Retrospective in Blue

Sam Francis
19. June 2010 to 29. August 2010
Nico Delaive
Gerard Meulensteen

The Danubiana Meulensteen Art Museum arranged the largest retrospective of Sam Francis in Europe. The exhibition was the most important event in its 10-year history and a special occasion on the Slovak art scene.
Sam Francis is one of the leading figures of the post-war wave of American abstract art. His work was influenced by his exposure to European art, Oriental philosophy, Zen painting and calligraphy. Although he ranks among the protagonists of Action painting, his perception of painting is more open. It is not concerned with the projection of his own ego, but reaches beyond the boundaries of subjectivism. This results in his perception of painting according to which empty space, the combination of colours with light and the light transformed into whiteness, plays an important role. His work transforms in relation to space.
His perception of white space as a philosophical category with cosmological aspirations interferes into the self-referential approach characteristic of Action painting, placing his work at a qualitatively different level. His artistic expression was based on colour and light into which he transformed the four elements of nature – Earth, Water, Air and Fire – in the spirit of Zen philosophy. Sam Francis was an extremely sensitive colourist. To translate his idea of painting into reality, he had special hues mixed, applying them with paintbrushes of various thickness, rollers and dies. He intuitively exploited colour, light and space, achieving an extraordinary variability. Blue, used in a unique manner, became his iconic colour.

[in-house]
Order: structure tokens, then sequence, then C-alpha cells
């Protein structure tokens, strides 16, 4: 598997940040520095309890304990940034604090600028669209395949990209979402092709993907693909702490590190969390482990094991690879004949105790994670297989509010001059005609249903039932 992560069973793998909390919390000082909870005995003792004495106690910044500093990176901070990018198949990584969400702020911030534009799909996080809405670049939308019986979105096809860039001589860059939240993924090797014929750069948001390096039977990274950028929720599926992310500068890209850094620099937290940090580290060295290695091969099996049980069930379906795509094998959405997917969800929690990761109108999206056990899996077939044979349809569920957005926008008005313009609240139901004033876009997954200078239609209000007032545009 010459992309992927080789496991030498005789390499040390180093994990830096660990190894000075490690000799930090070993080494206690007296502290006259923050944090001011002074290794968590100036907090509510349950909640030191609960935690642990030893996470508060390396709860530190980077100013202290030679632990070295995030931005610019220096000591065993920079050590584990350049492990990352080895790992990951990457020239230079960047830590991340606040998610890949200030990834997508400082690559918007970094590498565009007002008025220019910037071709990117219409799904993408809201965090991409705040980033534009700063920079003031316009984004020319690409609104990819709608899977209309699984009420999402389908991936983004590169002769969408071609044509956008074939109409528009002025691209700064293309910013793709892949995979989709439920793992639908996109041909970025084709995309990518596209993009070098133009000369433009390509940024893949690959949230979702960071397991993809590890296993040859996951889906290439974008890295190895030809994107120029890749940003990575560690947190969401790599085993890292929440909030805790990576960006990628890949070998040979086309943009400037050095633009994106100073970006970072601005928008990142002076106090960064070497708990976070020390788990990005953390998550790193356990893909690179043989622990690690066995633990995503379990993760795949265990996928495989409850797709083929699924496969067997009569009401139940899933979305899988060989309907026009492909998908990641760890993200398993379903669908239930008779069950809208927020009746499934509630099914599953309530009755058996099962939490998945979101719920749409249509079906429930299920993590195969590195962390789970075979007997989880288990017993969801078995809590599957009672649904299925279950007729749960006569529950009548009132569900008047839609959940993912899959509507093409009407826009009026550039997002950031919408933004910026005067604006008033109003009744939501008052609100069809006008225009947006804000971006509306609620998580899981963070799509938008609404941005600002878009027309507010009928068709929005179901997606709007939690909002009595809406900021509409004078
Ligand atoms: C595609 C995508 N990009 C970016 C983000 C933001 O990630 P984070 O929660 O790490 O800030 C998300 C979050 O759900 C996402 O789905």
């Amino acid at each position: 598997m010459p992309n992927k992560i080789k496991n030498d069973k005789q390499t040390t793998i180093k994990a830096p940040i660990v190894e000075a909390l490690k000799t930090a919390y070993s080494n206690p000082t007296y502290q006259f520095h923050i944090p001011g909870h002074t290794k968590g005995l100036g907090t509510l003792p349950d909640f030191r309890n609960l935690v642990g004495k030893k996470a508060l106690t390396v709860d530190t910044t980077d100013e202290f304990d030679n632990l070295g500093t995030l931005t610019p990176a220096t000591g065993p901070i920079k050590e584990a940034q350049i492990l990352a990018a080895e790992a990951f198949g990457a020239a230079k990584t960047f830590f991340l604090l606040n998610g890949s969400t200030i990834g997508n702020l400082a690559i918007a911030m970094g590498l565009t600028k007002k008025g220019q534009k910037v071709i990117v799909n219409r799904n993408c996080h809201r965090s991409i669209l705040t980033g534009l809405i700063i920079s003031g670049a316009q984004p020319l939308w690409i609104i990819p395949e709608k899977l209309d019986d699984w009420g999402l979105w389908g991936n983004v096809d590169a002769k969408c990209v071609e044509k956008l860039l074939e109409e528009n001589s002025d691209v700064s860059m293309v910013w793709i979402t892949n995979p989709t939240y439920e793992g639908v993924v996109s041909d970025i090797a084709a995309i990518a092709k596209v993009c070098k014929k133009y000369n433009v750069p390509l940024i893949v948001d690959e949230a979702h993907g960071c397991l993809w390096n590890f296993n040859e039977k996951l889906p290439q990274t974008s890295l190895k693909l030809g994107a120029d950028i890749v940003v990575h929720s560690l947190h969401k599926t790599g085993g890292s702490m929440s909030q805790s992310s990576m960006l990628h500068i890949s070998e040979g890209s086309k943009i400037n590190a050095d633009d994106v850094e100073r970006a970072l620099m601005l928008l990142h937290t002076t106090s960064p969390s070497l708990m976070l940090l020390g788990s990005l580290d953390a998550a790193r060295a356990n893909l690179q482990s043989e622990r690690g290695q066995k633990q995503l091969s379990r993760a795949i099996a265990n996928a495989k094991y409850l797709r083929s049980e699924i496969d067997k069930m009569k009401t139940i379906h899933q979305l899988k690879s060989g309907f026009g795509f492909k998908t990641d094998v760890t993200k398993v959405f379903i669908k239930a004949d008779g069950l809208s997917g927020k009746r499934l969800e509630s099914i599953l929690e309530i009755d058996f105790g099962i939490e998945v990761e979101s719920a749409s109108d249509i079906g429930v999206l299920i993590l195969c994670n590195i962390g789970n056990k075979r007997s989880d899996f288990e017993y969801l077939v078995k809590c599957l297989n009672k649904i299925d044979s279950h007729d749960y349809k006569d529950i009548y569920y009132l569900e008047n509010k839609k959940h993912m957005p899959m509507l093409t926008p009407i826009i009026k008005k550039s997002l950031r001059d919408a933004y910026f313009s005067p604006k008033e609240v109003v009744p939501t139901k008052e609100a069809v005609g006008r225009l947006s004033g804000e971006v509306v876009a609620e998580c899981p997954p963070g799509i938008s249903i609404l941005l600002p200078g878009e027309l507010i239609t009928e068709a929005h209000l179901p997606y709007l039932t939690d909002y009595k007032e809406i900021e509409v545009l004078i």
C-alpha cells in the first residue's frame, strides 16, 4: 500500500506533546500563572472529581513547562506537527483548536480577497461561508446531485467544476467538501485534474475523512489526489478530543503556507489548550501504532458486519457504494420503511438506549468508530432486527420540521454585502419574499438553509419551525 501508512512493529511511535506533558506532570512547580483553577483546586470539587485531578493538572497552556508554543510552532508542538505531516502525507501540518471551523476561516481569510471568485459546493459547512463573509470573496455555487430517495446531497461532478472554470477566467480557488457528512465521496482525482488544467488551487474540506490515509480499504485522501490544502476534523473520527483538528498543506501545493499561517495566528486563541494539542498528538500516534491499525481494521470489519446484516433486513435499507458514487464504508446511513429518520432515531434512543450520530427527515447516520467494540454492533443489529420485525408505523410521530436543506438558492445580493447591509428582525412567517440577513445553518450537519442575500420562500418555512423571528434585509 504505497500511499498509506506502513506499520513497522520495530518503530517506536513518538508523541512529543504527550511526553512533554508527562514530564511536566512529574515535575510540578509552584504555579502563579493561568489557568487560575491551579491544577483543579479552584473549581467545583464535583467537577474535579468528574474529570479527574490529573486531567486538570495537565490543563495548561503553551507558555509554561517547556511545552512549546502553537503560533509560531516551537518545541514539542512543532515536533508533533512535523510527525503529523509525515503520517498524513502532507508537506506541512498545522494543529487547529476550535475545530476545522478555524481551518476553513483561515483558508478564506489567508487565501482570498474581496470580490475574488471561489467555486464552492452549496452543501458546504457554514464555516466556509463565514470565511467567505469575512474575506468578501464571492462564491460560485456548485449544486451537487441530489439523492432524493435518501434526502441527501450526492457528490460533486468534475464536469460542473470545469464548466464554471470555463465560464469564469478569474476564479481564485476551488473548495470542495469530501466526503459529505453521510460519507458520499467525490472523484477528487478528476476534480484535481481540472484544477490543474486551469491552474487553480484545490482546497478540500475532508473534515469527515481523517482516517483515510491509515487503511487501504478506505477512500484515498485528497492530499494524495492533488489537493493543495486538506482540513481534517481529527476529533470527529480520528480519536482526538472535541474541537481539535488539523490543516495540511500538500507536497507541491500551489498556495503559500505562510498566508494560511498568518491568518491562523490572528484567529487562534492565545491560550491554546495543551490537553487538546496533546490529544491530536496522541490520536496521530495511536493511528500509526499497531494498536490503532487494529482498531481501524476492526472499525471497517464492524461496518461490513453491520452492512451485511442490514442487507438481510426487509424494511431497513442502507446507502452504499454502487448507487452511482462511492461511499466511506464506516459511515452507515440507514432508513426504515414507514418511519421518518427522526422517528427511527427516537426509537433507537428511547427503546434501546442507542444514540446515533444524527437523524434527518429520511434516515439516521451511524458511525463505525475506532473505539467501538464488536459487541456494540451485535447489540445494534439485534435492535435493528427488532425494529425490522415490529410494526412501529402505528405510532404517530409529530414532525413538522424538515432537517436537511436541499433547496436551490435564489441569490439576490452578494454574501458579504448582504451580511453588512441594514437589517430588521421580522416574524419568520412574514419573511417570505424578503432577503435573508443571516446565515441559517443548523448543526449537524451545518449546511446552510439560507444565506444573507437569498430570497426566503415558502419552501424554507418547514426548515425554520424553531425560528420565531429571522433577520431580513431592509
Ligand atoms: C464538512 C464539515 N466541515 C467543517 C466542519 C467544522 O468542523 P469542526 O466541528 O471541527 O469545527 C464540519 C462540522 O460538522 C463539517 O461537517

The colour areas of his paintings created a feeling of illusion of infinite space reaching beyond earthly dimensions. Sometimes he compared colour to fire, perceiving it as a powerful fiery element. He did not make any preparatory drawings or sketches, but rather “prepared himself”.
For Sam Francis the format of the picture played an important role. It partially resulted in the concept of spatial incompleteness – overlapping with the realm of extrasensory perception. At the same time the size can be put into context with the heritage of the category of “grandeur” established by the pioneers of American Abstract Expressionism. The artist’s work confirms the fact that the picture is not limited by its materiality, but its inner dimension extends the range of vision.
The retrospective of Sam Francis presented works from all his creative periods. It displayed a wide range of application of colour, and use of surface area and space: spontaneous gestures, calligraphic lines, coloured surfaces, pools, drips and splatters of colour, filling the surface and reaching beyond its boundaries. In other works the picture is the medium of pure white and the colour modestly recedes beyond its margins. Sam Francis used colour and space as mutually variable constants, changing their substance.